• Scalability: VBs usually recommend methods to ensure the scalability of the startups they partner with


  • Many VBs work on a cash-and-equity basis. If you are reluctant to part with equity, this might not be the ideal model for you.
  • May take partial ownership of startups in their portfolio, thus lending the stamp of the VB’s brand, vision & team culture
  • Selective in the projects they choose to take on as the venture’s success or failure will reflect on the VB’s portfolio.


For a very basic MVP, the quickest and possibly best solution is to hire a Freelancer. This is the case when a business needs an MVP as soon as possible, usually to present to investors.

The table below ranks each tech partner in terms of Services, Control, Quality and Time-To-Market, with ‘1’ as the best. Partners may have the same rank as conditions can vary:

Tech Agency
Venture Builder
Remember: The golden rule is to get an MVP out into the market as soon as possible. Keep in regular communication with your tech partner, whichever type of tech partner you choose, and ensure that everyone is on board to maintain the schedule.


Bringing a new product to market is taking a leap. Before you embark, examine your assumptions, step back and be objective. If you can be lean, be lean.  Exhaust all your options before taking the leap, you’ll likely start one step closer to product-market fit.

There are many ways to test your market assumptions just short of building an actual product itself: a Prototype, letters of intent as well as different types of MVP–Pre-order MVP, Wizard of Oz MVP, Piecemeal MVP, etc–all help you test your value propositions.

  • Prototypea representation of the product that does not include actual or full building–this can range from clickable mockup to a landing page that captures the key benefits of your product).
  • Pre-order MVP – crowdfunding; a means of testing the idea’s directly by validating the product’s attractiveness to the market. The product is only built if the funds/ number of pre-orders needed is met.
  • Wizard of Oz MVP – involves communicating that the product is fully-functional to the market whilst still under development. One well-known company that used this model is Zappos.
  • Piecemeal MVP – makes use of existing resources put together to create the product. Its components literally include current products that are already accessible to the market. Notable examples using this model are Groupon and travel agencies, and e-commerce websites that sell products from other marketplaces.

How much does it cost to build an MVP and how long does it take?

If your MVP is a smaller-than-average sized app (less than 25 screens), it could take anything between 2-4 months to build a well thought out MVP. Within this timeframe, design and wireframing would take about 1 month, and while the bulk of time is spent on tech development itself, post-development services would include internally and externally testing your MVP for bugs before it launches.

If your MVP is a smaller-than-average sized app (that is to say, less than 25 screens), it could take anything between 700-1200 hours of effort to build.

Depending on your choice of partner, and your geographical location, needs and expectations, different agencies/VBs would charge a different hourly rate of effort for the scope of your work. Below are industry estimates of the cost.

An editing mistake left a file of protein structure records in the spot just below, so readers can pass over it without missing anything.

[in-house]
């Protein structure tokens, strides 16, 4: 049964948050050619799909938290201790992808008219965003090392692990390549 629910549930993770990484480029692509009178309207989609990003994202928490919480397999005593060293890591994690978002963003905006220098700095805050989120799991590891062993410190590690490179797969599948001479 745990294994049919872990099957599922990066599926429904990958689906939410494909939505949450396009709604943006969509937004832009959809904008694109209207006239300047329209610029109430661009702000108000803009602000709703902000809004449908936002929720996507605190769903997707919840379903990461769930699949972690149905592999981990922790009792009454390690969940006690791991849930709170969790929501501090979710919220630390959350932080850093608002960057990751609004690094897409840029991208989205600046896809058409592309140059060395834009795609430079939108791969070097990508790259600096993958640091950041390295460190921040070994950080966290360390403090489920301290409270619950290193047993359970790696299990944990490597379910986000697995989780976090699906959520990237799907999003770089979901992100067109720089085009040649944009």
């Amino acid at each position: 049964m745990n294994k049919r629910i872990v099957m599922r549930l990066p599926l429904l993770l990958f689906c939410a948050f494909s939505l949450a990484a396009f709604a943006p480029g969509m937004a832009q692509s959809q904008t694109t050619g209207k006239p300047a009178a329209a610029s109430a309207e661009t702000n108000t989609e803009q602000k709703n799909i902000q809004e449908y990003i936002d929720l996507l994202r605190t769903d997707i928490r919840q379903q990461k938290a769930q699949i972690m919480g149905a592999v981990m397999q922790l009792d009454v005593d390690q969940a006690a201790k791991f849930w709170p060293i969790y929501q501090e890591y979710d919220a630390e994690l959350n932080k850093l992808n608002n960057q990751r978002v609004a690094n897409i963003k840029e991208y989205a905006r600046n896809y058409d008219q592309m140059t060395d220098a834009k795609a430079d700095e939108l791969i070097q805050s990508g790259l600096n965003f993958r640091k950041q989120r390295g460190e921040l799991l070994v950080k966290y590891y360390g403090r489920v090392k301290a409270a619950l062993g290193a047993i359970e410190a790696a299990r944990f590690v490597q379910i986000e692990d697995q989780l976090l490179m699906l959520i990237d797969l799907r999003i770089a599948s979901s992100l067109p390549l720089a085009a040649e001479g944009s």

CTO (in-house and team)

$40,000-100,000+ salary per person + equity

Tech Agency

$20,000 to $100,000+ per project

Venture Builder

Ranges from $3,000 to $50,000+ Depending on terms (may include equity)


$5,000-$20,000 per project depending on complexity


Once tech building begins, you are on your way to seeing the first live version of your product! You should also make crucial decisions about the types of analytics you would like to track with this first MVP.

User behavior and interaction with your product should give you essential feedback as to how to structure the next phrase of your product development. Key things to note in this stage are:

Direct Line of Communication

Connect and maintain an open line with customers to ask their opinion/ gather feedback; send emails, call or chat with them on your website/ social media, create a ‘Help’ or ‘Support’ page on your website

Measure and Analyse

Monitor acquisition, usage, retention and other performance metrics

Create More Value

What to build next? Upgrades and extensions based on the numbers

What are the Advantages and Disadvantages of Building an MVP?

"If you’re not embarrassed by the first version of your product, you’ve launched too late."

Reid Hoffman Founder, LinkedIn

It cannot be stressed enough that an MVP really forces you to go through the essential component of the Lean Startup Methodology: the Build-Measure-Learn product cycle.

If you run a restaurant for instance, you do not have to serve up a full 7-course tasting menu before a food critic can judge your quality. Ideally, any item on the menu should be able to convey the quality of your restaurant and be representative of the cuisine it serves. By the same token, you do not have to have built your super-advanced-AI-driven-facial-recognition feature in order to get valid feedback about the product you offer.


  • Directly addresses the market need with a focused solution
  • Captures market demand through a faster and more efficient release of the product
  • Garners feedback directly from customers; invaluable in market testing
  • Saves money by generating upfront profit


  • A bare-bone product; could be perceived as unsatisfactory
  • More upfront work
  • Requires several revisions based on feedback
  • Needs a starting capital to initiate production
Remember: An MVP does not have to be perfect in its first release; it’s more important to “Iterate Fast and Release Often,” – the philosophy of entrepreneurship.

Myths About An MVP

“An MVP is a way to save money by building only the features you can afford.”

Cuts down the need to build unnecessary features. Determine which features are important and which are not, depending on your target market and problem you are solving.

“If an MVP is not successful, it is a failed product”

It validates market demand but one unsuccessful release of an MVP does not mean it’s a ‘failure.’

“Having more features is better”

Stay focused on the solution that your product is offering. All other features must be complementary and should be based on the demand of the market.

“Building an MVP is a shortcut to access the market”

It is important to note that using the MVP method is an iterative process that caters to the essential features needed to solve the problem defined.